Sunday, March 26, 2017

When "Normal" isn't Normal

It's not just in the isolated life of a cultist where a false sense of normal can be dangerous.

Let's take a look at an incident from the history of medicine. From the Resurrectionists of the 18th century (aka, body snatchers) and the innovative William Burke, to the ongoing illicit cadaver trade of today, the corpses of the poor have been the mainstay used in autopsies for medical training.

(William Burk was a Resurrectionist whose chosen work entailed digging up graves and exhuming corpses to be sold for study, but he tired of that backbreaking work. He and his accomplice, William Hare, found an easier method. They would ply their victims with whisky, suffocate them in their sleep at Hare's lodging house, then deliver the bodies, some still warm, to a generous doctor.)

Nearly exclusive use of poor people's cadavers for medical studies can be problematic. The poor suffer from malnutrition and chronic stress, and these stresses have an effect on the body, namely atrophy (shrinkage) of some organs and hypertrophy (enlargement) of others. Of particular importance to this story is the fact that the thymus can shrink to one-fourth its normal size due to stress. Assuming that these stress-ravaged bodies represented what was normal was a very bad idea.

In the early 1900's, doctors were searching for the cause of SIDS (Sudden Infant Death Syndrome), which generally occurred in middle and upper-class families. Why had these healthy babies died in the night? To find out, doctors autopsied babies who had died of SIDS. Lo and behold, they found that these babies had abnormally large thymus glands. Had they found the cause of SIDS? Had the enlarged thymus compressed the trachea in the night, suffocating the babies while they slept?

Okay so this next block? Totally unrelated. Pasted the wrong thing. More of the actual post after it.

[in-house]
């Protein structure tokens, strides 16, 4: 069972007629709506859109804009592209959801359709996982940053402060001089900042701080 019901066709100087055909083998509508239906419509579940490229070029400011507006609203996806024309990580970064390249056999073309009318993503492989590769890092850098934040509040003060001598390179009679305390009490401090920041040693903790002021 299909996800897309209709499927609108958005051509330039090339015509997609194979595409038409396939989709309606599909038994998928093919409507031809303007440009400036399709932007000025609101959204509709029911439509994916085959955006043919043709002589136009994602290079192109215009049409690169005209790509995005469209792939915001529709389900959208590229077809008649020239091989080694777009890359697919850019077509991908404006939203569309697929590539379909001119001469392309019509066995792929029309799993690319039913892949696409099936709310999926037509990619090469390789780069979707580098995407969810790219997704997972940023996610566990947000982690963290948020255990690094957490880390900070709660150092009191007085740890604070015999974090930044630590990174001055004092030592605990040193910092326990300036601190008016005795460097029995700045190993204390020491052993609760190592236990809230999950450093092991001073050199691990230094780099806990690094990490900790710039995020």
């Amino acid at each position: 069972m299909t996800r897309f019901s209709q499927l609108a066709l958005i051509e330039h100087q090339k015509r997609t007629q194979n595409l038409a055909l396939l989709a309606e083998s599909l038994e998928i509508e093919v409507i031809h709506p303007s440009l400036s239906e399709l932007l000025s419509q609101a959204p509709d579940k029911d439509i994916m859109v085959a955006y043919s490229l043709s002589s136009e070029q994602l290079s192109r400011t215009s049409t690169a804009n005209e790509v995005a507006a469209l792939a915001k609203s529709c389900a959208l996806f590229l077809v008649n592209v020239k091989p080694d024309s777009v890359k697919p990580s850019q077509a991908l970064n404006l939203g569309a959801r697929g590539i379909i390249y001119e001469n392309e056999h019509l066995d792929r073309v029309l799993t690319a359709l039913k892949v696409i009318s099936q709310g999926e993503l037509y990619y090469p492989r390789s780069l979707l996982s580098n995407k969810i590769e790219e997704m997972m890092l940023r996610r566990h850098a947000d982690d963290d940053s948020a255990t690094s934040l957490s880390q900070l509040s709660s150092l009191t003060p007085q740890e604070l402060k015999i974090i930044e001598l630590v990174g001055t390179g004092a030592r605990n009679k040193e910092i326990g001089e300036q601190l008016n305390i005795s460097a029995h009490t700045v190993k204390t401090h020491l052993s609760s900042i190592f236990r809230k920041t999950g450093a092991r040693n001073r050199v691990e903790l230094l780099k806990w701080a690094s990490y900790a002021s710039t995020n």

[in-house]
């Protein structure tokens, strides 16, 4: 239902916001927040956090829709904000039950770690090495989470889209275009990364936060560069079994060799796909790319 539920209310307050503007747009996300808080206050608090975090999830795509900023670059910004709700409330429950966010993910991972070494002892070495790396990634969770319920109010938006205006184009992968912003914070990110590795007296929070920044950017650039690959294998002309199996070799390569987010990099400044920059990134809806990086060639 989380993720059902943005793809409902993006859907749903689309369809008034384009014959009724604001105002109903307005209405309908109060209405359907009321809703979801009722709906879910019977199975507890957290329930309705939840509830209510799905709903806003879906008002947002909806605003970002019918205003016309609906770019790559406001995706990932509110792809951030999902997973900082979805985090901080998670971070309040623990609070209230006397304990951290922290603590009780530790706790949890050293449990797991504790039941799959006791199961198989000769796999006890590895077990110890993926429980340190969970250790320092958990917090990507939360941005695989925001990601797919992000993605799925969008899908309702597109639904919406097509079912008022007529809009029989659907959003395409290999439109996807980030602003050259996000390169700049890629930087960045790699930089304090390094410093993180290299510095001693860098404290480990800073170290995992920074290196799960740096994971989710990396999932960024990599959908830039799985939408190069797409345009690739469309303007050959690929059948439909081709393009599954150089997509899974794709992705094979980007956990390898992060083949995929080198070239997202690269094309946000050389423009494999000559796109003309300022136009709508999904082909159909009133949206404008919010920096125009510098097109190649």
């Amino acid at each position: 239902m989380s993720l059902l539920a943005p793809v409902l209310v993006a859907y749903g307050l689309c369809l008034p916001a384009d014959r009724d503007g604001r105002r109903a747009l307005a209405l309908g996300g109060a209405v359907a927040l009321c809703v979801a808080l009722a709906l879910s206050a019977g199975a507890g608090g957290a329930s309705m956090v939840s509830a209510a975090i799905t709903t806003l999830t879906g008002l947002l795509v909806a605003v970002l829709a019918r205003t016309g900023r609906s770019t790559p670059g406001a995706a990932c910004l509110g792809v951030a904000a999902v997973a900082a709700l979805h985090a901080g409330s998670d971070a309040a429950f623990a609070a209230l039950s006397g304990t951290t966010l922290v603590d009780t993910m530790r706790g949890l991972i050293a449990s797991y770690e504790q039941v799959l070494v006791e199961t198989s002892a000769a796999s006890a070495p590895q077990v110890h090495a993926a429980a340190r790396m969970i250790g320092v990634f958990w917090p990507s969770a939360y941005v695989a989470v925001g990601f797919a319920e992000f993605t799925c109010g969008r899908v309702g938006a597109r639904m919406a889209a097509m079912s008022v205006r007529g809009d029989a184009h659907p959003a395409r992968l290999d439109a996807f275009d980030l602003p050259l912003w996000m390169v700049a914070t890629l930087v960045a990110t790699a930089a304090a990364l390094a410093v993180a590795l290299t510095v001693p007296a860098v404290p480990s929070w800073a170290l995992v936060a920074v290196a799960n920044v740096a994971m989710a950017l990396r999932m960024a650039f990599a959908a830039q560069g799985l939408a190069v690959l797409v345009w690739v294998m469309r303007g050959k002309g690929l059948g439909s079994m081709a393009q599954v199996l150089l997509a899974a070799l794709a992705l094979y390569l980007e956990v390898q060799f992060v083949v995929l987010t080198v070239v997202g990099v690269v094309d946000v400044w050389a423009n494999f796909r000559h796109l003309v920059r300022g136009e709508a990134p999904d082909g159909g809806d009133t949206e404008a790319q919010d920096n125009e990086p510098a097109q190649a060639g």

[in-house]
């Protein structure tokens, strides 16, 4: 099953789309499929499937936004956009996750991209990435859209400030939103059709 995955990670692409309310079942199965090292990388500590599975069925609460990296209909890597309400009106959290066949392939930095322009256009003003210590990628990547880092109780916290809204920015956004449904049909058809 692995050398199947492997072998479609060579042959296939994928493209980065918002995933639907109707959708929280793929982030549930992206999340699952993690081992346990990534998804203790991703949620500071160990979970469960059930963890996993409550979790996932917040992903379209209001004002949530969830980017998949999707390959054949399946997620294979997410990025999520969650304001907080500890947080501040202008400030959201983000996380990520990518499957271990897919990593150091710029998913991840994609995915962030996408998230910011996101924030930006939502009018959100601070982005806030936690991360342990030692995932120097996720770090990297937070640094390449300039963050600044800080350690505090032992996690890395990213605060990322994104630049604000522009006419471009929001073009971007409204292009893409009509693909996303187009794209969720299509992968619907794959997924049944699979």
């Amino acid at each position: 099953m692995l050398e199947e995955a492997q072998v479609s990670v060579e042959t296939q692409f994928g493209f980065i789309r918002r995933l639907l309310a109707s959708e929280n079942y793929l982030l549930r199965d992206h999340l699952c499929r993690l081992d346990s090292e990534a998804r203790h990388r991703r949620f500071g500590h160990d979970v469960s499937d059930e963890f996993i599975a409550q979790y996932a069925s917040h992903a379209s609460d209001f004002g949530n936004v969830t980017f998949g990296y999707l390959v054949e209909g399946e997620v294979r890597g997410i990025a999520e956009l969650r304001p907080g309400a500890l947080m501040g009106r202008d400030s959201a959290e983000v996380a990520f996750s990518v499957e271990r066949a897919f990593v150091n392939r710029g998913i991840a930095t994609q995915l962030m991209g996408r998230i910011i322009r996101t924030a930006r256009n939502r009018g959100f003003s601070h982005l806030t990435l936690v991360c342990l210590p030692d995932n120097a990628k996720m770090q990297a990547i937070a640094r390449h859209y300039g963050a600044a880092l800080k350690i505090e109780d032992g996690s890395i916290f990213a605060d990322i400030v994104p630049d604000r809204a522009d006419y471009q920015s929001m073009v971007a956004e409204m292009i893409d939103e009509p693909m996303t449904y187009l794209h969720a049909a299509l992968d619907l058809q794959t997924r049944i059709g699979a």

Preventative measures were needed to thwart this supposed killer disease of enlarged thymuses. In the 1920's a method was found to shrink the dangerously large gland - radiation. Babies were treated with radiation which did indeed shrink their thymuses, with the unintended consequence of irradiating the thyroid gland next door, causing thyroid cancer resulting in over 10,000 deaths.

Help finally came from the bodies of babies who died in car crashes. A doctor autopsying those poor little victims in the 1930's discovered that they also had "enlarged" thymuses. Was the disease more widespread than they realized? Or were doctors seeing the picture backwards? Were the so-called "enlarged" thymus glands actually normal size, and the smaller ones abnormal?

Yes, that was the case. Sadly, much damage had already been done.

What can we take away from this? Perhaps it is that we should be very careful in deciding what "normal" is, because once we do, the confirmation bias keeps those fires stoked, and disconfirming evidence rolls off like water off a duck's back. None of us are immune to developing a false sense of "normal."

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